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Author Topic: Lawrence Block on self-publishing
Kathleen Dalton Woodbury
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Years ago I subscribed to WRITER'S DIGEST, and my favorite part was Lawrence Block's column.

Now I find that he has a blog, and on his latest post, he has some very interesting things to say.

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Stunning words, actually.
Then again, he is Lawrence Block.

Dean Wesley Smith similarly emphasized the benefits of epublishing one's backlist, even insisting having "quantity" is important. No one wishes to visit it a store with only an apple or two on the shelves.

The difference is both Mr. Block and Mr. Smith have established audiences from their years in traditional publishing, and both have made a successful transition to social media to promote their work (and themselves).

New authors striving to reach an audience have a far greater challenge, I believe. Perhaps some of our Hatrackers who've epublished could share how well they have done in reaching an audience (i.e. how many downloads).

Dr. Bob

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Robert Nowall
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Man, that publishing route is looking more and more appealing to me...but, one thing I'd like out of going the traditional route of submitting one's stories to an editor is the validation I'd receive when a story is accepted and published. (At this point, it's sure not about the money.)

(I'm a little down right now 'cause the two stories I had out at market just came back with form rejections---on the same day, too.)

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Great blog.

My experience is a little perplexing. My first ebook was a sword and sorcery anthology. I sold 400 units until I got a bad review and then... sales fell off to a trickle.

I've since published three more novels. (I withdrew one of them since I'm changing the title and a few character elements). I've sold a few of those along with my anthology. A trickle, still. None of those are series and I think that even with a price point in the cellar (99 cents), series just do better.

I think part of the problem is getting your novel to come up soon enough in a search. (I'm talking Kindle books) If it doesn't, then your book never comes up for browsers. Success begets success and if you're mired in the bottom, you've got issues.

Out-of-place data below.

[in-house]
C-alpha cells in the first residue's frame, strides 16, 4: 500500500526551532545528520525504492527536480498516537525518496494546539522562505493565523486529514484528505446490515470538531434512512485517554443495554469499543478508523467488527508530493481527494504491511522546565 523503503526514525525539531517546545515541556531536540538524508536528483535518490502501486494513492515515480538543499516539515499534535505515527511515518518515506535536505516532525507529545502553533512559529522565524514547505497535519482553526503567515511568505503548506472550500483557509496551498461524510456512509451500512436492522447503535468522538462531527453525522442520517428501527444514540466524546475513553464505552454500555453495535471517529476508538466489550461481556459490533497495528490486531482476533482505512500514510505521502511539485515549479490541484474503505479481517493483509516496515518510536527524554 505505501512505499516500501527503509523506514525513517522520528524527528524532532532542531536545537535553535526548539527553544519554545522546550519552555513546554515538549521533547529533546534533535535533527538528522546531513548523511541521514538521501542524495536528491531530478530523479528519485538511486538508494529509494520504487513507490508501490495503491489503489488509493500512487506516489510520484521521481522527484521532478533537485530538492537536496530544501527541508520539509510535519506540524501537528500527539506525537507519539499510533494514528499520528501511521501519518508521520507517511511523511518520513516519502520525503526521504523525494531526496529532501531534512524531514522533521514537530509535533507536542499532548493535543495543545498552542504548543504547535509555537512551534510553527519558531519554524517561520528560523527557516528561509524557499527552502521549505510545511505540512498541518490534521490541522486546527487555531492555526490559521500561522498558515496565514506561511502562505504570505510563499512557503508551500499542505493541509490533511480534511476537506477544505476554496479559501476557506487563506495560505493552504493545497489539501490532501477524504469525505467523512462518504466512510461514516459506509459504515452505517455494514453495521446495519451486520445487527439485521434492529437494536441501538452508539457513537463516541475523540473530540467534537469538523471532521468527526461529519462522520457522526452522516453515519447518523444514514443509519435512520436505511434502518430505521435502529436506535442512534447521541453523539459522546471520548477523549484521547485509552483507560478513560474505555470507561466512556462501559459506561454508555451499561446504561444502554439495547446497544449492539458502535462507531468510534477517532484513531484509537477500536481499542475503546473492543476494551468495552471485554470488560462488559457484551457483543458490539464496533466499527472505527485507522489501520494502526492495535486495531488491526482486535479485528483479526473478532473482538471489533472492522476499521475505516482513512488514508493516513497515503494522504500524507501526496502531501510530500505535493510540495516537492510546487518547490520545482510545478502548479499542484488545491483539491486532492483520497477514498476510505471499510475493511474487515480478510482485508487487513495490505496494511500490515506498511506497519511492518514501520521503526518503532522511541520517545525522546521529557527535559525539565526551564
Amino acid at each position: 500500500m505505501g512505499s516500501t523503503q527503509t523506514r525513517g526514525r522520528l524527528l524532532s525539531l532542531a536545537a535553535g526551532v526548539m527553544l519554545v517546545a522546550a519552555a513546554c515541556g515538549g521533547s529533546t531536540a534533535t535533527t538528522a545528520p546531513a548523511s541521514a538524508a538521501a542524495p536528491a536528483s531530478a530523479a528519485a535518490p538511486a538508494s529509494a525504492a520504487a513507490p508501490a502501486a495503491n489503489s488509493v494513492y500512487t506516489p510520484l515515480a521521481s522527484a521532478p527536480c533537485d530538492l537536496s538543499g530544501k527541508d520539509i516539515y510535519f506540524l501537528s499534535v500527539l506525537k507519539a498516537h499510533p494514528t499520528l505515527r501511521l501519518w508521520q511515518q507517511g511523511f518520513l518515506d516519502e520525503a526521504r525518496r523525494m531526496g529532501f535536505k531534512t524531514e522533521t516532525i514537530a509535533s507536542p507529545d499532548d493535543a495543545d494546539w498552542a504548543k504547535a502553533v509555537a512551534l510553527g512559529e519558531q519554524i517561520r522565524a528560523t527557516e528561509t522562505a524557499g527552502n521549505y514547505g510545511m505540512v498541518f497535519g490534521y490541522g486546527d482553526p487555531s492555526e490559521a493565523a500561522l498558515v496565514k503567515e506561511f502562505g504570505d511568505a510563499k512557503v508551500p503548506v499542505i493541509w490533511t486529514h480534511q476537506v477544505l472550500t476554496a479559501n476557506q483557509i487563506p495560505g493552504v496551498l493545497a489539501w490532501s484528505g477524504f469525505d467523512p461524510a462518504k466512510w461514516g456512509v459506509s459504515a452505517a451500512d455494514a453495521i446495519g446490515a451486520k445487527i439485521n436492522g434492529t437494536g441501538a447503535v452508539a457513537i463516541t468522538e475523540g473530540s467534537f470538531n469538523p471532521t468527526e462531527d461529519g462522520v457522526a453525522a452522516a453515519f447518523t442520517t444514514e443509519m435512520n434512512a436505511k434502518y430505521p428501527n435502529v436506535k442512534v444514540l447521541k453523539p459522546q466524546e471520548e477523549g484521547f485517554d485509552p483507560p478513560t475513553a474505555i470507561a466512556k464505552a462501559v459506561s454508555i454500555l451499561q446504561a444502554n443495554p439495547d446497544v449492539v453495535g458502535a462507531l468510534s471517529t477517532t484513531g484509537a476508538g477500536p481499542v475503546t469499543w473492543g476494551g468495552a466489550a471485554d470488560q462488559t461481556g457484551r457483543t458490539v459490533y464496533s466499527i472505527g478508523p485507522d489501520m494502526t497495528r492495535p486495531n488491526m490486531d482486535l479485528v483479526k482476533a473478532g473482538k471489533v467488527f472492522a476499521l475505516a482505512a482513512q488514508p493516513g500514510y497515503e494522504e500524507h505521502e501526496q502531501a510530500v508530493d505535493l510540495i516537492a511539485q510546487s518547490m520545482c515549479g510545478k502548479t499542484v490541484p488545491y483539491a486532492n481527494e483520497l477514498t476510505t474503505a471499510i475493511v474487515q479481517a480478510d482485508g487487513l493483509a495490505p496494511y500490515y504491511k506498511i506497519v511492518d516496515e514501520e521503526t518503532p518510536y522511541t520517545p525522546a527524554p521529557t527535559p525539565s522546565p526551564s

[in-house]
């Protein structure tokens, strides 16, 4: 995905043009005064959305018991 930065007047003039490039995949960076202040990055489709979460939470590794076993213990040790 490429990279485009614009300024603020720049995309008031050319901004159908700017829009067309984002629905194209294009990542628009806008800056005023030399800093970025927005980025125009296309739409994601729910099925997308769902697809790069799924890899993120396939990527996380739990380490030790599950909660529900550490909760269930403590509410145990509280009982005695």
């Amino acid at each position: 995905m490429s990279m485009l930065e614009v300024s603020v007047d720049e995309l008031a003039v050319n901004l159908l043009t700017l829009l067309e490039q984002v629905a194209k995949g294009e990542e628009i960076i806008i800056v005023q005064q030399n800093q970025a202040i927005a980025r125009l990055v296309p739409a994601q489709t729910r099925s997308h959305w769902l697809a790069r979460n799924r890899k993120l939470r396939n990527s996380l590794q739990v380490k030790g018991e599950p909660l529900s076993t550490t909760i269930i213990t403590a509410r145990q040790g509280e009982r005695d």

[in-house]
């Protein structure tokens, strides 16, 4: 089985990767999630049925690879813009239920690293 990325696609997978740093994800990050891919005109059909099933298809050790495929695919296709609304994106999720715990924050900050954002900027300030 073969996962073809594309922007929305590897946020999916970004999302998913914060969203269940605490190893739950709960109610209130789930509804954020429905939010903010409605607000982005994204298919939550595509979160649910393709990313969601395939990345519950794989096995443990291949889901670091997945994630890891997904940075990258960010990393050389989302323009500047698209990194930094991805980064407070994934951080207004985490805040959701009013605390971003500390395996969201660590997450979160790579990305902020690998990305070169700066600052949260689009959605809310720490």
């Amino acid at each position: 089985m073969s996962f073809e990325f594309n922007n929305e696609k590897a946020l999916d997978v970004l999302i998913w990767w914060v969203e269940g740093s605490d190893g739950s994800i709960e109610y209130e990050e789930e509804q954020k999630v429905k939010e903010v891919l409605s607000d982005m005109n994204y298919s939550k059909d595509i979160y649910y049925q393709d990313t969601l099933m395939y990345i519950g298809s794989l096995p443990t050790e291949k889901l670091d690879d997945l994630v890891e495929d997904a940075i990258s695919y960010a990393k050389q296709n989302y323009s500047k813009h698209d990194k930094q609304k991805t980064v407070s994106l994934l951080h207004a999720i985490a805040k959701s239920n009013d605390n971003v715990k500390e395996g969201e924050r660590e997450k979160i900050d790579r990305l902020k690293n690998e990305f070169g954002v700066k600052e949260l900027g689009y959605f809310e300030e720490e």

However books don't spoil. If you like what you've written keep writing to develop a fan base. Once you get something that stirs the market a bit, then the sales of your other books will pick up and you're going again.

I've got two more novels that will be published in the next six weeks. One of them, my latest, I have some high hopes and I'll write the next in the series this summer.

It takes a degree of persistence and belief in your work. Having your work published is miles and miles ahead of collecting 50 or so rejections from agents.

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I am still trying "traditional" publishing for my short stories. But I will either Self Publish or use a small press for my novel that will be released later this year.

I don't know if that will work for building an audience, but I would imagine getting a few fans from my short story audience in the "traditional" way can't hurt my ebook sales.

Getting it reviewed on a few book review blogs would help too. I guess I will see how my self publishing goes when I do it. But for my short stories I'll stick with traditional markets.

Duotrope has over 4,000 listed so there has to be a market for just about anything I have written. LOL

But, I have to agree with Dr. Bob. It is easy to talk about how great Self Publishing is and all when you are an established author with a loyal audience.

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